Coming soon to a stadium near you is more speed. One of those players is pretty likely to make the Opening Day roster. Winn plans to make stolen bases a part of his game.
“I didn’t run too much. I didn’t get on base a lot so I didn’t get many opportunities. You see guys like Tommy taking a bag and Goldy hits a broken bat single and he ends up scoring that’s a big deal. Each run counts. I think it’ll be huge for me, being a speed guy, I need to get at least 20-30 bags a year.”
The other guy, well he’s the guy VEB is so high on, the only prospects they voted as better were Masyn Winn and Tink Hence. Victor Scott II is likely to steal more than 20-30 bases a year. He shared his approach to stealing bases, which I did catch video of:
Victor Scott II shares how he can steal more bases (The seconds he shares is the time to release the ball by the pitcher) pic.twitter.com/pd86M3zslo— viva el birdos (@vivaelbirdos) January 14, 2024
“I want to say from a 1.5 to 1.3 to the plate, it’s pretty much just green light go. But as you kind of get down in those times like 1.2 and 1.1 and 1.0, you kind of got to look for tendencies. So I’ll go prior to the game and look at what he does when a runner’s on 1st and what he does when a runner’s on second. Sometimes, pitchers are creatures of habit, so they may twitch a certain way to get into their internal hip rotation or they may breathe a certain way or look a certain way. So kind of noticing those things to get that first jump is always critical.” (For those who can’t watch the video)
“Took it personally” - Alec Burleson
The Cardinals’ outfield defense was not good last year. And it has not escaped the attention of Alec Burleson, who realizes he needs play better defensively in the outfield in order to play.
“Getting everything better, losing weight, getting faster. Was told I had to get better in the outfield. Took it personally, in a good way.”
When people complimented Luken Baker’s slimmed down appearance, Burleson happened to be in the room, and when Burleson’s interview was over, as he walked away, he remarked “Where’s my comment on how I look thinner? I lost 12 pounds.” (It was one of those jokes, but not a joke if that makes sense. He intended to get laughter, which he did, but he was serious about losing the weight). By the way, Baker’s secret to his weight loss is no more after-dinner eating. Not a new concept, but effective.
Winn doesn’t have quite as large a hurdle as Burleson in improving his defense, but he has sort of a secret weapon. And no it’s not The Secret Weapon, it’s Stubby Clapp. “He’s a lefty and I don’t know if ya’ll ever have taken fungo from Stubby hitting lefty backspin, hitting sliders at you. Taking grounders really prepares you for the game. It’s probably harder than the game actually is.”
Walker’s approach to improving his defense is both mental and physical. On the physical side, he’s working on getting to balls faster. “In strength and conditioning, I’ve been working on movements. Being a little bit quicker laterally. I grew fast and they told me that. It was a little bit difficult, I was a little behind to catching up to how my body moved. They helped me out a lot in this offseason and I have to continue doing my drills to maintain that.”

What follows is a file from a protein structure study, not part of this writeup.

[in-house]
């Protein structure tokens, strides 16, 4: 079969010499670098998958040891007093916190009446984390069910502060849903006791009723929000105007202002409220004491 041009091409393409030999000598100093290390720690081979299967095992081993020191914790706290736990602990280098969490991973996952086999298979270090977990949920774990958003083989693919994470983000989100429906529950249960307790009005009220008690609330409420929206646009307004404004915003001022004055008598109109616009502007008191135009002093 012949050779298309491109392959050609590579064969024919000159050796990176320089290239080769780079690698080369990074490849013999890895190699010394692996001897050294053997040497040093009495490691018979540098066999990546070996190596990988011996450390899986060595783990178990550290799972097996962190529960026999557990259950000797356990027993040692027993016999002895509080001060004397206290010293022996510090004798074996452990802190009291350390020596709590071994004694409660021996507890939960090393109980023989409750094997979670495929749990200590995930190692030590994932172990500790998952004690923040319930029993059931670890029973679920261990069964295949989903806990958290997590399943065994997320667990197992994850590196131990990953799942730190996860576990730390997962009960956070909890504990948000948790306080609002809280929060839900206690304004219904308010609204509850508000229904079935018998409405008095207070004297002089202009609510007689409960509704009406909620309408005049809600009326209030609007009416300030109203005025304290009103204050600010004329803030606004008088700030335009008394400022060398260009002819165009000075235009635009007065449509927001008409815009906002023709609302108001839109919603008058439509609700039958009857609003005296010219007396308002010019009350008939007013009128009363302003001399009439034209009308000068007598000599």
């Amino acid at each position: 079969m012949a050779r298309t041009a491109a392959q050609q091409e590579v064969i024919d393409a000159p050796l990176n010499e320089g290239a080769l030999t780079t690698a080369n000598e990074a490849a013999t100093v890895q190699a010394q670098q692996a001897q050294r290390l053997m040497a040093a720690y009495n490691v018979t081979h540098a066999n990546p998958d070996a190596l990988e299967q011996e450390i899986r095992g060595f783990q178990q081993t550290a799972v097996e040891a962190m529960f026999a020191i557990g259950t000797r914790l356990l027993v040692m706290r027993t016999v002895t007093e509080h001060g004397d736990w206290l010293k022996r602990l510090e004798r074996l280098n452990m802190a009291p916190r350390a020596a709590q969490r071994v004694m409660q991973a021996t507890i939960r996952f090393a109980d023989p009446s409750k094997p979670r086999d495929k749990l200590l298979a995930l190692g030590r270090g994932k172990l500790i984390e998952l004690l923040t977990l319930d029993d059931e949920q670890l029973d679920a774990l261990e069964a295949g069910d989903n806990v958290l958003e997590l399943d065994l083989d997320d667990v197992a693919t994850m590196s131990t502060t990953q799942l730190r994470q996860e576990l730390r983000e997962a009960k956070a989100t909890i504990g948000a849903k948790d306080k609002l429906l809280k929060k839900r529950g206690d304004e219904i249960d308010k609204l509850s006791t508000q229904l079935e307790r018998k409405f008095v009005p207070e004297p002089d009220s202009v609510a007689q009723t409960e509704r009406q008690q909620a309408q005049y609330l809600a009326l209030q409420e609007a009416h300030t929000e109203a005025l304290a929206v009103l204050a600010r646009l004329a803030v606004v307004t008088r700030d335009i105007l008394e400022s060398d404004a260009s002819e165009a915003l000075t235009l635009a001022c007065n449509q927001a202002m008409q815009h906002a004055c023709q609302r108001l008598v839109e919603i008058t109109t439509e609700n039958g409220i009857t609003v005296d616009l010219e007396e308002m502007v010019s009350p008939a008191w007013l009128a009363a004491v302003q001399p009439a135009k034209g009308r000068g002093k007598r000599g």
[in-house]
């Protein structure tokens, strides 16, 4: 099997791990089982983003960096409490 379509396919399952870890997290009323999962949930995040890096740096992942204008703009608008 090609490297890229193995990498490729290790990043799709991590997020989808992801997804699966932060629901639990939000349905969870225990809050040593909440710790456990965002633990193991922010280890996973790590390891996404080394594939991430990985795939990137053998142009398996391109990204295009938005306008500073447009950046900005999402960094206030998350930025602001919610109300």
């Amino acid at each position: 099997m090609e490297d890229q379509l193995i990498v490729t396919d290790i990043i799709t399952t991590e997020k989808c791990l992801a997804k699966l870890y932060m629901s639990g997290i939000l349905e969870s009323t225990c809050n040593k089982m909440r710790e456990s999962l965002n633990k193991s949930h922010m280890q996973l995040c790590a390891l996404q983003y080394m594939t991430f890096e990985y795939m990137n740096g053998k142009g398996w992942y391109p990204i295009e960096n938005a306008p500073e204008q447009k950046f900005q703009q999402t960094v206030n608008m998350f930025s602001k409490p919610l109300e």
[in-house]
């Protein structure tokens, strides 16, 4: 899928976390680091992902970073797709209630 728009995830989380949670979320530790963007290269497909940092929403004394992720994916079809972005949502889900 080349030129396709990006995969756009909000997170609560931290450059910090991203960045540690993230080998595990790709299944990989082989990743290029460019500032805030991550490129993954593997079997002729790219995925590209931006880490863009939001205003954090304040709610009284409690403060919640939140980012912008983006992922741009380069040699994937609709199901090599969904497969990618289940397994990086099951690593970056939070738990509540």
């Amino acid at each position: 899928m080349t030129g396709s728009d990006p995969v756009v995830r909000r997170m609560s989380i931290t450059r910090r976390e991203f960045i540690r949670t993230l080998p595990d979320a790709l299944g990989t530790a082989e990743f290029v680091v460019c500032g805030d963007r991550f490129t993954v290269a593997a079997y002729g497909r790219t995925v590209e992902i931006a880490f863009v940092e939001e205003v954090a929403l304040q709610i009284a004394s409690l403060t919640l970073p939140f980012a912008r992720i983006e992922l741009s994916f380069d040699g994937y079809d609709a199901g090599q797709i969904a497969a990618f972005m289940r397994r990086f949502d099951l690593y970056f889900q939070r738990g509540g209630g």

And on the mental side, he’s learning to trust his instincts. “I have a tendency to start - when I see a ball, I go after it and I try to make sure I read it right, so I come back on my heels a bit more. He’s working with me and teaching me to go after it. It’s not always maybe whether you’re athletic enough or not, it’s based on a mental aspect of trusting your gut instinct.”
“I expect to see Jordan Walker things” - Masyn Winn
To finish off this post, there were quite a few quotes said by one Cardinal about another Cardinal, and I’ll just share a few of my favorites.
“He’s the Mookie Betts of the Cardinals” - Jordan Walker about Victor Scott (his bowling)
“I don’t know how he gets up this year, but great guy to be around. Everybody I’ve ever met loves him. Just a great person.” - Masyn Winn on Pedro Pages
“Tommy Edman is a fantastic outfielder. If any of that rubs off on me, I feel like that’s a pretty good thing” - Jordan Walker
“He’s one of those guys I compared to Jordan and Kobe. Motivated Nolan is a scary Nolan, so I’m looking forward to it.” - Lars Nootbaar on Nolan Arenado
“He’s a psycho for lack of a better term. He lives and breathes baseball. For me it’s inspiring, because I don’t have to feel a certain way about wanting to get better.” - Lars Nootbaar on Nolan Arenado
“I get to freaking work out with Nolan Arenado” - I think you know
“He’s actually kind of been one of my hitting coaches. He’s stoic. He’ll tell you exactly how it is. He will hurt your feelings. I think that’s a good thing about him. He gets to the point, he makes it short and quick. But you know he loves you and you know he wants the best for you, so whenever he sees something you’re doing wrong, he’ll let you know.” - Jordan Walker on Brendan Donovan
“I know how unbelievable he is and I can’t wait for a lot of other people to see that in person” - Masyn Winn on Tink Hence
I’ll have a part two on Thursday. I don’t know if you noticed, but with a few exceptions, the pitchers were mostly ignored. This was not on purpose, just so happened to not have transcribed Sonny Gray’s interview yet. Of the other four starters in the planned five-man rotation, two are going to be at the podium tomorrow and the other two do not appear to be on the schedule. I’m not sure the pitchers will be as easy to write about, so at the very least, I’ll share my experience about Winter Warmup.